Punk: 2020 and Beyond

Punk from 1939 through the 2020s

Welcome to The Punk Chronology. My name is Thomas Nadelhoffer. I am a professor of philosophy and an amateur music historian (see here and here for chronologies of doom metal and thrash metal that I put together). When I started this punk project during the early days of the pandemic, I wanted to create an extensive (but inevitably incomplete and biased) chronology of pre-punk, proto-punk post-punk, and punk singles, EPs, and LPs. Less than a year later, the chronology has more than 8,000+ entries! I had three goals when I decided to undertake this daunting project: First, I wanted to create a searchable database that covered the pre-punk bands from the 1930s-1960s, the proto-punk and post-punk bands from the 1960s and 1970s, the first, second, and third wave punk bands from the 1970s, 1980s, and 1990s, and the bands from the more recent punk renaissance that began at the turn of twenty-first century. Second, I wanted to provide compelling evidence that punk is far from dead (as the explosion of punk during the past twenty years makes clear)! Third, I wanted to organize the chronology in a way that would enable readers to find new punk bands that they might like from decade to decade. Given these goals, I construed punk very broadly (see below for details).

There are bands from every continent except Antarctica and while most albums are in English, there are also albums in Bahasa Indonesian, Brazilian Portuguese, Dutch, Finnish, French, German, Greek, Italian, Japanese, Nepali, Norwegian, Polish, Portuguese, Romanian, Russian, Serbian, Shona, Slovak Slovenčina, Spanish, Swedish, and Yiddish. I am publishing The Punk Chronology as a blog because I want readers to be able to make suggestions for albums I ought to include moving forward. As I said, while I tried to make the database as extensive as possible, there will invariably be important gaps that need to be filled in. So, the chronology is organized as a series of blog posts. For instance, if you have some suggestions for albums that should be included from 1985, just find the appropriate post (1985-1989) and add your suggestion as a comment. I will regularly update the chronology. In this way, I intend for this to be a community-based and crowd-sourced enterprise. While I am not interested in defending my choices concerning which bands count as pre-punk, proto-punk, and punk, I welcome your feedback when it comes to bands/albums I should include. So, please join me in making this the most comprehensive “living” chronology of punk on the internet.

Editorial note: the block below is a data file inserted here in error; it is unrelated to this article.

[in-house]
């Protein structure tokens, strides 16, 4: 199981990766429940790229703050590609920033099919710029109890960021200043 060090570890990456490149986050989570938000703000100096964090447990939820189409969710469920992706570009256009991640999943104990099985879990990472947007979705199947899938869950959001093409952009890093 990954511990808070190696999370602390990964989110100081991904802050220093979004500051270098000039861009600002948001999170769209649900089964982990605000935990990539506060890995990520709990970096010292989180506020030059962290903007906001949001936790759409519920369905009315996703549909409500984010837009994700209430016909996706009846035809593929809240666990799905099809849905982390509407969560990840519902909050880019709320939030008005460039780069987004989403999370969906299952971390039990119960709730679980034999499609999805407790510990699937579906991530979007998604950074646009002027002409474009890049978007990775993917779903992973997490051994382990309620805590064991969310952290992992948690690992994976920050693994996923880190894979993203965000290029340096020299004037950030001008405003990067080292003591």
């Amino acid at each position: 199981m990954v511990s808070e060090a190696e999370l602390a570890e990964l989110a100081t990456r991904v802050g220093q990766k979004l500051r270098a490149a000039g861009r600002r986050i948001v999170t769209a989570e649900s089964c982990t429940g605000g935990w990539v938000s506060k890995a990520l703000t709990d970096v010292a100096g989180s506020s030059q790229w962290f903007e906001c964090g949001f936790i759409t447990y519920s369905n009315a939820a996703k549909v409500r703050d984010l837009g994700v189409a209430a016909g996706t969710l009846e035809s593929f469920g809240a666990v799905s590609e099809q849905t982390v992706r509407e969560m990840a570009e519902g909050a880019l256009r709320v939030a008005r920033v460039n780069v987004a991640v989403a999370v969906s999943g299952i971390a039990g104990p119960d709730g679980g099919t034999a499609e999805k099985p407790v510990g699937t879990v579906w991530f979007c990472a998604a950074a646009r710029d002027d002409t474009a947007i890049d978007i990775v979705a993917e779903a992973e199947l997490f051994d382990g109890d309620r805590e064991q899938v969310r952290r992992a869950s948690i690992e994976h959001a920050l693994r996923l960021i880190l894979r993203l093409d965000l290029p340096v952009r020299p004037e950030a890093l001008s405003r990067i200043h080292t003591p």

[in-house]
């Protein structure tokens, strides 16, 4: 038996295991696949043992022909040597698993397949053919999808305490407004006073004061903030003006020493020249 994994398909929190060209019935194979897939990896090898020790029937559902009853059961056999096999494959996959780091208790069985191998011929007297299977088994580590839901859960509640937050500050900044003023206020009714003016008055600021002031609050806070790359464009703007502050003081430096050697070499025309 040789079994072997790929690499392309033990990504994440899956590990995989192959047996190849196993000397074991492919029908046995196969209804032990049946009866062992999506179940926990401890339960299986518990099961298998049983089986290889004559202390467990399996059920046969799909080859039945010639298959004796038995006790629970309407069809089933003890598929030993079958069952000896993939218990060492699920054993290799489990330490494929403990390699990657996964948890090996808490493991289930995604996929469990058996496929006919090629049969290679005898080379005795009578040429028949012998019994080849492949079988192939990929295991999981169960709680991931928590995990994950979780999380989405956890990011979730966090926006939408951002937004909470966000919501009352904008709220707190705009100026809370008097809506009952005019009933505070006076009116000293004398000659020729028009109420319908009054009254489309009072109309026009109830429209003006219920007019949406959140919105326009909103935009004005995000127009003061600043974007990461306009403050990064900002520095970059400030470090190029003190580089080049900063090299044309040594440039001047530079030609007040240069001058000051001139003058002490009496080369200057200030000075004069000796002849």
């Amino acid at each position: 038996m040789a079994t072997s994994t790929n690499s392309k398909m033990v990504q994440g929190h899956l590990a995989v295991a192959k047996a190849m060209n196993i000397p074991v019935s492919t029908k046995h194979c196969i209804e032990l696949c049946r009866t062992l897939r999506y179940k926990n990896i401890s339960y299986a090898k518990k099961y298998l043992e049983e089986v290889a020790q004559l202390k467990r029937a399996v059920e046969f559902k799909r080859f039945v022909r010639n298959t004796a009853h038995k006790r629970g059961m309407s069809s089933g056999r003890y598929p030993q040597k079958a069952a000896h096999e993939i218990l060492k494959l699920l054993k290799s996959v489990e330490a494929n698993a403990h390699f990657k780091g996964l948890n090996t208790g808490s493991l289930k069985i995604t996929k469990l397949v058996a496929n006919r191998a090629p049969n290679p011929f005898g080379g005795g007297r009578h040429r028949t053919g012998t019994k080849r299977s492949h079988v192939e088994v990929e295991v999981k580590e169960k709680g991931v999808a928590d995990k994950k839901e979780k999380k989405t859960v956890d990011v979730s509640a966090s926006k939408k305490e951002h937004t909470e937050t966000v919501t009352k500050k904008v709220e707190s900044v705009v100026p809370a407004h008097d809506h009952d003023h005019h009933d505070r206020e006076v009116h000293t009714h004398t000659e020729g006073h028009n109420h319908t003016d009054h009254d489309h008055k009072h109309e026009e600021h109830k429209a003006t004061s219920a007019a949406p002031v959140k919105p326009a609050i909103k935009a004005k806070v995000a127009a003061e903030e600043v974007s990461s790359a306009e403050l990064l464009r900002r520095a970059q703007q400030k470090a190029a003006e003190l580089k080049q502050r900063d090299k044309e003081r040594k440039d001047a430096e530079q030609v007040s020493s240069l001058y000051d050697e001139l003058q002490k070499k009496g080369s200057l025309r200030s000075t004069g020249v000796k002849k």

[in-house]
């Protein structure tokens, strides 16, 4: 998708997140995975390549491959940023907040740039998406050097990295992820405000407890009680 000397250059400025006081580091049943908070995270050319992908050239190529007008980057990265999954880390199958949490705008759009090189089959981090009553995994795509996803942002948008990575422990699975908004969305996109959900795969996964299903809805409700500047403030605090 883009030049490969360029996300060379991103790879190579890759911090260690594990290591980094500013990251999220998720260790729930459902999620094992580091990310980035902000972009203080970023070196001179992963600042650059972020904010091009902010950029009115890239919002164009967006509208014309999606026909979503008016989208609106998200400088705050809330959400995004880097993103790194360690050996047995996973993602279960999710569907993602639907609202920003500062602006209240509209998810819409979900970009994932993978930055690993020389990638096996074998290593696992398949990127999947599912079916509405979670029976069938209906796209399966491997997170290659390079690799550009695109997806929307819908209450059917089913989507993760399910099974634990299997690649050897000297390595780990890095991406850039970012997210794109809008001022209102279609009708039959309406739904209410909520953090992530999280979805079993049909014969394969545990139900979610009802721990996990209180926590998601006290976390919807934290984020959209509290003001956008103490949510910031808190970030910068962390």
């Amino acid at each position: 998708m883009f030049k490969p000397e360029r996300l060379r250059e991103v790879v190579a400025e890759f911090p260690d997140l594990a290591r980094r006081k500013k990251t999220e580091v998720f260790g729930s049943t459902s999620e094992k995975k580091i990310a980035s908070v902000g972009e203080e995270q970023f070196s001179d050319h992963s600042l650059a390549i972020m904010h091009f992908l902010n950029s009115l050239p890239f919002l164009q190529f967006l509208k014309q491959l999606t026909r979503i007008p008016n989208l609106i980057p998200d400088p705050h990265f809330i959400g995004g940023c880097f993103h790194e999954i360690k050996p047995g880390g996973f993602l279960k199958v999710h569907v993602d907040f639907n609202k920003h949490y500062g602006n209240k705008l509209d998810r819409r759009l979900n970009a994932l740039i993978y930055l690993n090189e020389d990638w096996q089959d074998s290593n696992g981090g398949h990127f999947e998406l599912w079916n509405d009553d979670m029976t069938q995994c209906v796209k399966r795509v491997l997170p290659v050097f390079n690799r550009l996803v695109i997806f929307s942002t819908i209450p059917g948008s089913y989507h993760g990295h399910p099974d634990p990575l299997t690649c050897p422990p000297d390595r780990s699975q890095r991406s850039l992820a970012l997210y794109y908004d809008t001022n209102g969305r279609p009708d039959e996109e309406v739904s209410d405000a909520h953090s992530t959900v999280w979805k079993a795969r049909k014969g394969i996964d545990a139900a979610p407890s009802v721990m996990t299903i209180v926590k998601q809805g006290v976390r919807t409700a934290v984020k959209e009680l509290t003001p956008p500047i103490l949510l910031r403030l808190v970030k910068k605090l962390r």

That said, there is more about my methodology, etc. below the fold!

 

First, I focused primarily on EPs and LPs. While I included a limited number of singles, live albums, and splits, these were not my focus. With over 8,000 entries, I had to limit the scope of the project or I knew I would never finish! I assumed that by including EPs and LPs, readers could find the other recordings put out by bands.

Second, I alphabetized based on the first letter of the first primary noun or verb. So, for instance, Black Flag, BL’AST, and Bob Dylan are under B. However, I did not use articles for the purposes of alphabetizing (whether in English or other languages). So, The Adverts are under A, Die Mimmis are under M, Los Fastidos are under F, etc.

Third, I used Wikipedia and Discogs to determine the dates that singles, EPs, and LPs were released. Where there were conflicts, I deferred to the latter. For archival releases, I used the dates when the original albums or songs were recorded to determine their place in the chronology so that they are located in their proper historical context (although I included their more recent release date as well).